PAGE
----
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At 75, Superman is flying higher than ever

Christopher Reeve in the 1978 film “Superman.’’ Larry Tye (inset) is author of “Superman: The High-Flying History of America’s Most Enduring Hero.”

Warner Brothers

Christopher Reeve in the 1978 film “Superman.’’

Larry Tye is author of “Superman: The High-Flying History of America’s Most Enduring Hero.”

RANDOM HOUSE PUBLISHING GROUP

Larry Tye is author of “Superman: The High-Flying History of America’s Most Enduring Hero.”

For 75 years, through wars and depressions, tornadoes and tsunamis, Superman has been there to save us from eternal doom. With the Man of Steel’s milestone birthday coming in June, we spoke with author and former Globe health care reporter Larry Tye (inset), who wrote last year’s “Superman: The High-Flying History of America’s Most Enduring Hero.” Tye is hosting celebrations across the country, and he shared some insight as to why his superhero, more than Spider-Man, Batman, Green Lantern, or any of the others, has maintained an enduring place in pop culture. Tye will be at Temple Isaiah in Lexington on Saturday, Feb. 9, at 1 p.m.

Q. Why has Superman lasted for so long?

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A. There are two reasons that seem contradictory. One is that Superman, over the last 75 years, has evolved more than a fruit fly. Every era, every decade, we got a hero that helped us, changed with us. He was suited to his times. But as much as he changed, he remained the most consistently clearheaded superhero in distinguishing right from wrong. Superman always knew instinctively what was right and wrong, and [there was] that . . . familiarity and reliability that we knew just who he was and what he believed in.

Q. What made him so different from other heroes?

A. First of all, Superman came first. Secondly, he was more righteous, the . . . do-right kind of a seemingly old-fashioned hero. Batman was our dark hero. Spider-Man was our fraught hero. The world has enough darkness, especially now with war and recession. Now, what we want is a hero that makes us feel inspired to do the right thing and has a clear sense of the light.

Q. Why do people connect more with Superman?

A. I think it’s because of that sense of right and wrong. He’s the hero of life. As much fun as Batman and Spider-Man are, Superman has confidence and righteousness that is really different. At first, I thought Superman was an all-American hero. Then I started researching and I would get crazy e-mails from all over the world. Superman was actually translated in over 50 languages. Whether you grew up in Egypt, Siberia, or Brazil, he was tapping into something that was innate in humanity.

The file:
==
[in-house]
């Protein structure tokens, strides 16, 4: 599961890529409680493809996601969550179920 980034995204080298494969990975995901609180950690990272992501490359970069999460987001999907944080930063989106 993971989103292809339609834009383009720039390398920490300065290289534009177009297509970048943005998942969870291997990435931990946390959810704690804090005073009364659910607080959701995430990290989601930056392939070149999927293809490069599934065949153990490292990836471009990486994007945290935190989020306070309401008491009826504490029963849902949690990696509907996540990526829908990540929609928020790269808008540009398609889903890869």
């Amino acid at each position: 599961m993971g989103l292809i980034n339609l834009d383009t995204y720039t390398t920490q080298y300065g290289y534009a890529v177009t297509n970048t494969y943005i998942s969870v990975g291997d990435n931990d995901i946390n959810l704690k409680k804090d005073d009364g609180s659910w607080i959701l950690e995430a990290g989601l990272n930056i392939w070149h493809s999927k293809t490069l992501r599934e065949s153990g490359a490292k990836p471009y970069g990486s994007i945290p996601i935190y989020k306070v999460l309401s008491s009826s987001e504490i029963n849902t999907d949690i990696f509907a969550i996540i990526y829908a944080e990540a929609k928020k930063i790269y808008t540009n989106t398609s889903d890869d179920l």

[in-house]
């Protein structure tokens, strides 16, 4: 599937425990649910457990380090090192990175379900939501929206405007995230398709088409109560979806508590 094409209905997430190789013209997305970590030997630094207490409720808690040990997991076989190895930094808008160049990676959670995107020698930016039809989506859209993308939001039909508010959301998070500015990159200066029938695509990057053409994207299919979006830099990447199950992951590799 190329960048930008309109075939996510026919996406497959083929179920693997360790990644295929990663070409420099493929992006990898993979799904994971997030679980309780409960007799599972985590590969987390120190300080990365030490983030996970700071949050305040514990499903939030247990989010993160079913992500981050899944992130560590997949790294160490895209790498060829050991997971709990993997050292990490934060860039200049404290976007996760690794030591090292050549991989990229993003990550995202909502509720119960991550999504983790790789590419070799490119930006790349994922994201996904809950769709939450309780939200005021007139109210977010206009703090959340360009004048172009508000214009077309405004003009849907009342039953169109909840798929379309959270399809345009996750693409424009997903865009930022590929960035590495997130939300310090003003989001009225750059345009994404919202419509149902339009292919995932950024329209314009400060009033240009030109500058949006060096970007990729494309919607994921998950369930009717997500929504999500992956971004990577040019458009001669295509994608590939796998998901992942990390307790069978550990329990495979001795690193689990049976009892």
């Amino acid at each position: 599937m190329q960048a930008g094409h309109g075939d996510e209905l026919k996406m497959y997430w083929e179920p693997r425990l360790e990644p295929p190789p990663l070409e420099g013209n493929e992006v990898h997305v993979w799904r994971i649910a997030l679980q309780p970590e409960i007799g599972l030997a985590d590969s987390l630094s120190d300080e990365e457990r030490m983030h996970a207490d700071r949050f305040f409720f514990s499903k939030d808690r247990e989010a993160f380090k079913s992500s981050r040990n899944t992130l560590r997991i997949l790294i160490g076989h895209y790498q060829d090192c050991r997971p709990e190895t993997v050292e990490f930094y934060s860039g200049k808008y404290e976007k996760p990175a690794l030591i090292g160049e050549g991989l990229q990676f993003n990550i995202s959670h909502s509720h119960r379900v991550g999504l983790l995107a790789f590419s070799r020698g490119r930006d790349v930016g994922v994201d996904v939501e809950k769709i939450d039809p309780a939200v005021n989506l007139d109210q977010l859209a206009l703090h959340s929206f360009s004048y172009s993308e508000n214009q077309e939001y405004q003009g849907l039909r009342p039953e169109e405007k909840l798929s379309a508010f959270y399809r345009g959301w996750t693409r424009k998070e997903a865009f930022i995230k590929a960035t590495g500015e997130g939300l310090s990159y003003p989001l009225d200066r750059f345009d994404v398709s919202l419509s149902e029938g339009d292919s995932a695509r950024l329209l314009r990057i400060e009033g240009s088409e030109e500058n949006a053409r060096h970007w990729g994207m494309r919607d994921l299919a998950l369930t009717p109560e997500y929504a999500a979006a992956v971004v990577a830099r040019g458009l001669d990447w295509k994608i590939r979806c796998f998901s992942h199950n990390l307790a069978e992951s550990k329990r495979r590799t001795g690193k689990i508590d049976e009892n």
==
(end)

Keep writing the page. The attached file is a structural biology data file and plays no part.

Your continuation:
Q. Has religion also played a factor in his enduring existence?

A. He’s been embraced by every religion on Earth. Christians see a God-like figure and the ultimate Christ story. Buddhists see a Zen hero. Atheists and agnostics say, “Who needs religion, we have a secular Messiah.”

Q. You mentioned in your book that people use comics and cartoons as sort of an escape from the world. Why do you think so?

A. I think so because we need a way to escape. If we can escape and, at the same time, learn about our best instincts, then we can grow as people. When we’re in a depression or a war, Superman didn’t just give us a mindless escape. He was a beautiful story of power, the power to fly, powers we all wanted. Everyone dreams of people being able to see a hero hidden within [them], some extraordinary capacity. Growing up, I would have loved to have thought that, when people saw me, they saw a hero. Superman and [creator and writer] Jerry Siegel had that. [Siegel] was a little short, a little round. Yet, he was Clark Kent as he saw it.

Q. How is The Man of Steel thriving today?

A. I think he is thriving in today’s world by embracing the changes. He’s blogging rather than writing and trying to be a more hip version. I think Superman has always been the king of superhero-ism. [The creators of later heroes] grew up with Superman. It’s not just that Superman is a brilliant light in 75 years of history and pop culture. He led the way from comic strips to cartoons to movies to video games. He was out there in every new medium as a leading figure.

Q. Why is it important to celebrate cultural icons hitting this landmark?

A. I think the reason is the same as the reason why I wrote the book: because through our heroes, we are making a statement about ourselves. More than that, our choice of heroes says something about what we consider our aspirations. I wanted to understand America and our embrace of heroes, and the easiest way was to look at a superhero. Politicians come and go. In sports, a hero one season is a punching bag in the next. And yet Superman has been here for 75 years. . . . He captures something about our essence of [good].

Interview was edited and condensed.
Katy Rushlau can be reached at katherine
rushlau@globe.com
.
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